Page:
This afternoon I hope to have an inventory of the 410 plants that are already potted up so stay tuned.

Getting muddy today,
Melanie Vassallo

Tuesday, May 01, 2007

Plant Sale, 11 days and counting

(This white bleeding heart has been divided up into a few jumbo pots)


I'm back again, chock full of more information for our perennial plant sale to help send the student members of the Walt Whitman High School Marching Band to band camp.

As many of you know, this is a blog and it works like a diary. Scroll down for yesterday's entry and the one from the day before. You will quickly get all the information you need about our wonderful sale which will be held on May 12th.

Ready for today's questions? The number one question I get asked is "Why?", Why do you have this plant sale? How can you have this many plants to give away?? Why do you give them to the marching band???

Any experienced gardener can tell you that after time certain plants multiply to the point where you have more than you need. This doesn't happen with annuals (plants that are killed in our temperature zone over the winter) but it does happen with biennials (more later on that word) and perennials (plants that return year after year). Some perennials increase at the base, just getting wider, some send out runners that pop up near the mother plant and others reseed through out your garden.

We have a large piece of property for our town, well over an acre and much of it is planted in perennial borders. As those plants increased, I was constantly looking for ways to share them with others instead of tossing them on the compost heap. If you grow 3 foxgloves and they each give you three more seedlings, you end up with 9 foxgloves and you are a happy gardener. If you have 40 foxgloves and they each give you 3 seedlings, you end up with 120 foxgloves and you run out of friends to share them with!

(I have a Sedum knot garden and they need dividing, nothing is easier to grow than Sedum and there aren't too many perennials that look as awesome as they do for most of the year.)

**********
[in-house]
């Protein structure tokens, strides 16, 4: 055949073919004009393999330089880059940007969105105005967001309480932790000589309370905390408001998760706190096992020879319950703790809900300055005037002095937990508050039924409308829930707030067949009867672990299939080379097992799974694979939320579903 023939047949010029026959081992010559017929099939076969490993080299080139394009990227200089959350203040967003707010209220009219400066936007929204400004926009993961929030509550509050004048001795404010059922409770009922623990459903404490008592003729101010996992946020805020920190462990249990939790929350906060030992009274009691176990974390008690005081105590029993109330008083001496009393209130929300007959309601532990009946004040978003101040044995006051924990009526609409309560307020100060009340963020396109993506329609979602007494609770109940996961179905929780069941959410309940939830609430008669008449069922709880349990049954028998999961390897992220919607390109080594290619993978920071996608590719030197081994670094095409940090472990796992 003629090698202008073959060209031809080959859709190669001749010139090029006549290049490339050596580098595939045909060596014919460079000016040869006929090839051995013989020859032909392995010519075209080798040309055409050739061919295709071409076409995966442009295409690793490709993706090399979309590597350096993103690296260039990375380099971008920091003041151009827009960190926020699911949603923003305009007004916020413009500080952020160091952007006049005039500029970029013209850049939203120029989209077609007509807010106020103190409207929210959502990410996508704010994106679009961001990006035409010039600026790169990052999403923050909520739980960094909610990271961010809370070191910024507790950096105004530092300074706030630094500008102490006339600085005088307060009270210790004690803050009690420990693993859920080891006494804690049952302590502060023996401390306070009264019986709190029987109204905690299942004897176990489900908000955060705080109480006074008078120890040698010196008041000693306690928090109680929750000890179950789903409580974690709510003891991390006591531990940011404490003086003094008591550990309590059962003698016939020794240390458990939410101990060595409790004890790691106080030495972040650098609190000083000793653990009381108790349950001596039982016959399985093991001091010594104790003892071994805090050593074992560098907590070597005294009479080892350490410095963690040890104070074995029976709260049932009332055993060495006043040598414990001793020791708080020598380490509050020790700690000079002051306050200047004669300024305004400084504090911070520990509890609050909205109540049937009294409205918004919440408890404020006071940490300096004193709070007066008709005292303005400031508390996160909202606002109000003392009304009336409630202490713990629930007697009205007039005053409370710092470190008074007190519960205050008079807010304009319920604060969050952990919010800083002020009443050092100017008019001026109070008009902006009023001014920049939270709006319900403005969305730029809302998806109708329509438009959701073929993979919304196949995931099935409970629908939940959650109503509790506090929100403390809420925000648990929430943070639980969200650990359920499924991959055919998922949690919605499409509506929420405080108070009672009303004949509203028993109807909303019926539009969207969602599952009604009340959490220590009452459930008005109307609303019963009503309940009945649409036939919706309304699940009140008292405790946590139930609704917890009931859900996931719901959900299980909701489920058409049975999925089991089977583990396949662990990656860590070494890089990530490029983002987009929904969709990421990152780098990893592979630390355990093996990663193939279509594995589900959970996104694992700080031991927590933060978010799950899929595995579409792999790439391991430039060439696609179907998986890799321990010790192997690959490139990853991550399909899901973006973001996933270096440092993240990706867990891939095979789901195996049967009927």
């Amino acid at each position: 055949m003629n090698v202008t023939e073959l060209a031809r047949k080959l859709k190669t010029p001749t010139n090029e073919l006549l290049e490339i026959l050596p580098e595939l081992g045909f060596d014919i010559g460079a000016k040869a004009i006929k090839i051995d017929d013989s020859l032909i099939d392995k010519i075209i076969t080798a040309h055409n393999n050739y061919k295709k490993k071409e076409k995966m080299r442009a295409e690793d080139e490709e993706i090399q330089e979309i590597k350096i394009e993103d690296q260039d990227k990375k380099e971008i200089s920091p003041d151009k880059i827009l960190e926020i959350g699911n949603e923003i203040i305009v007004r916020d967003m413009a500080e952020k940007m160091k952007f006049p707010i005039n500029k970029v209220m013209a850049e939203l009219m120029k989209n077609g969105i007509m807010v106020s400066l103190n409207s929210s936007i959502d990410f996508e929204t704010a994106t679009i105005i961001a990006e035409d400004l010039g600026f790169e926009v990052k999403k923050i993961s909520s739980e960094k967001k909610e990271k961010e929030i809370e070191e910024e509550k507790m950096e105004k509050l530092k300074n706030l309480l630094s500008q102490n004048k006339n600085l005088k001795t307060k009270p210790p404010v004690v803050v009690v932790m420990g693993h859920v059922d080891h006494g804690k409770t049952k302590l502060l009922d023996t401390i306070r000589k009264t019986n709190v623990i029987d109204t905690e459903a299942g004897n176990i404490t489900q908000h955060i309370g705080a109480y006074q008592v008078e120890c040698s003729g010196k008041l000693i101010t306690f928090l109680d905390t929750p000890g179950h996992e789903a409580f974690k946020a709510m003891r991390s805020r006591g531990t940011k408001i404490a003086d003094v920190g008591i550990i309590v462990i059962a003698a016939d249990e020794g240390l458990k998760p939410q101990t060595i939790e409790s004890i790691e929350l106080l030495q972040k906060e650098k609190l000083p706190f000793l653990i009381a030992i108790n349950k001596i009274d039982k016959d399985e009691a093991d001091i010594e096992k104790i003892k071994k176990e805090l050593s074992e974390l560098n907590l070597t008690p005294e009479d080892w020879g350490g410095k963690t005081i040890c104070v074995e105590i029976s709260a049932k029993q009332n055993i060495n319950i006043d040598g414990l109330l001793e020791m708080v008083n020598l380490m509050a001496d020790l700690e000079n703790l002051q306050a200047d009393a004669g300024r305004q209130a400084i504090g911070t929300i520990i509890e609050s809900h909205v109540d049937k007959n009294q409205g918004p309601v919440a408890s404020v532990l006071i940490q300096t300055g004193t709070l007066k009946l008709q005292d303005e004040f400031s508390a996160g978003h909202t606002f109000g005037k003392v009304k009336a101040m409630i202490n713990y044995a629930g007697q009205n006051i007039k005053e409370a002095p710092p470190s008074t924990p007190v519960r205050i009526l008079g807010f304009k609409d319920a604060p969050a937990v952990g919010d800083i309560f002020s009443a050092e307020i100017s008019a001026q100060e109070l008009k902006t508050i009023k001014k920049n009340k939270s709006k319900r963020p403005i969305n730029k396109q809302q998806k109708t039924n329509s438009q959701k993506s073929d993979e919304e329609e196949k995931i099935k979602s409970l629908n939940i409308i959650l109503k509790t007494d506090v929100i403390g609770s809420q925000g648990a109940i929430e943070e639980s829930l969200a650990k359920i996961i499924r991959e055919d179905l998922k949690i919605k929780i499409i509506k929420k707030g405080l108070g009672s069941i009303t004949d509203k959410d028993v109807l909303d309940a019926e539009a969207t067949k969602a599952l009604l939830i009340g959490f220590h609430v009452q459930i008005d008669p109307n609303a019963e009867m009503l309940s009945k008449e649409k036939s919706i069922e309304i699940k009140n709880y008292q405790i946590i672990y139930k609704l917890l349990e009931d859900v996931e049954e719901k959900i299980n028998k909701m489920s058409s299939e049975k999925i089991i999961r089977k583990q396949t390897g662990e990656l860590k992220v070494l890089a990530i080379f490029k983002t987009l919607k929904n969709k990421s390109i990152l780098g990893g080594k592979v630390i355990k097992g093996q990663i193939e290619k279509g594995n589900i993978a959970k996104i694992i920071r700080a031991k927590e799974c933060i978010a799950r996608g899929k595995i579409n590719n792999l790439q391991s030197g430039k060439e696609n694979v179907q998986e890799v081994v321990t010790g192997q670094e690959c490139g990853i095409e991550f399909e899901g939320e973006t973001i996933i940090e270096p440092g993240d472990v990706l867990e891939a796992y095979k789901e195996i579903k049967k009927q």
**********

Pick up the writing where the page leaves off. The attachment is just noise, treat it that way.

A few years ago a co-worker from my husband Don's office came by and I loaded his SUV twice with plants from my garden. Don pointed out to me that I had just given away hundreds of dollars worth of perennials and it made me start to think. What if I sold those plants instead? Well, I don't have a nursery or my own business, I just like to write and lecture about gardening. The next spring our daughter was a freshman in the marching band and they were having an early spring garage sale. I didn't have any household junk to bring so I dug daylilies, black eyed susans, purple cone flowers and sedum. They sold like hotcakes and I handed over $400 to the co-president of the marching band at that sale. There were still lots of plants in the garden so I suggested we have a second sale, just for plants, and that's how this plant sale began.

Now that you know the history, lets get back to what's important.

Got Shade? My first gardens here were for my daylilies and other sun loving perennials. It wasn't until those gardens were established that I started learning about shade gardening. Shade is something that Long Islanders have to deal with. There are tons of trees here on the north shore and if you have a 1/4 acre yard with just one large tree, you are going to have lots of shade! Over time I fell in love with my shade gardens, they're soothing and so much easier to work in once the warmer weather comes. Hosta have become a mini-obsession, along with other amazing foliage plants to light up those dark corners. Japanese painted ferns are another craze, I can't wait to have enough of those to share with you.

(What a beauty, I didn't put the name of this hosta in my photo program but it's just delicious)

Lotsa Hosta! This is the first year I have named Hosta plants in the sale. What does that mean? Well, to most of you, it doesn't mean anything. When a new hybrid plant is created, it's registered with the appropriate plant society and give a name. If you want a specific plant that looks exactly so, you need to know the registered name of that plant. Do all plants have names? No, and those plants grow just as well. In the past, we've sold seedlings from our Hosta sieboldiana (a large blue leaved Hosta) and lots and lots of green hosta. Those green ones had a name at some time but the person who gave them to me forgot the name. It doesn't really matter, they grow wonderfully and do the job I want from them, they look beautiful!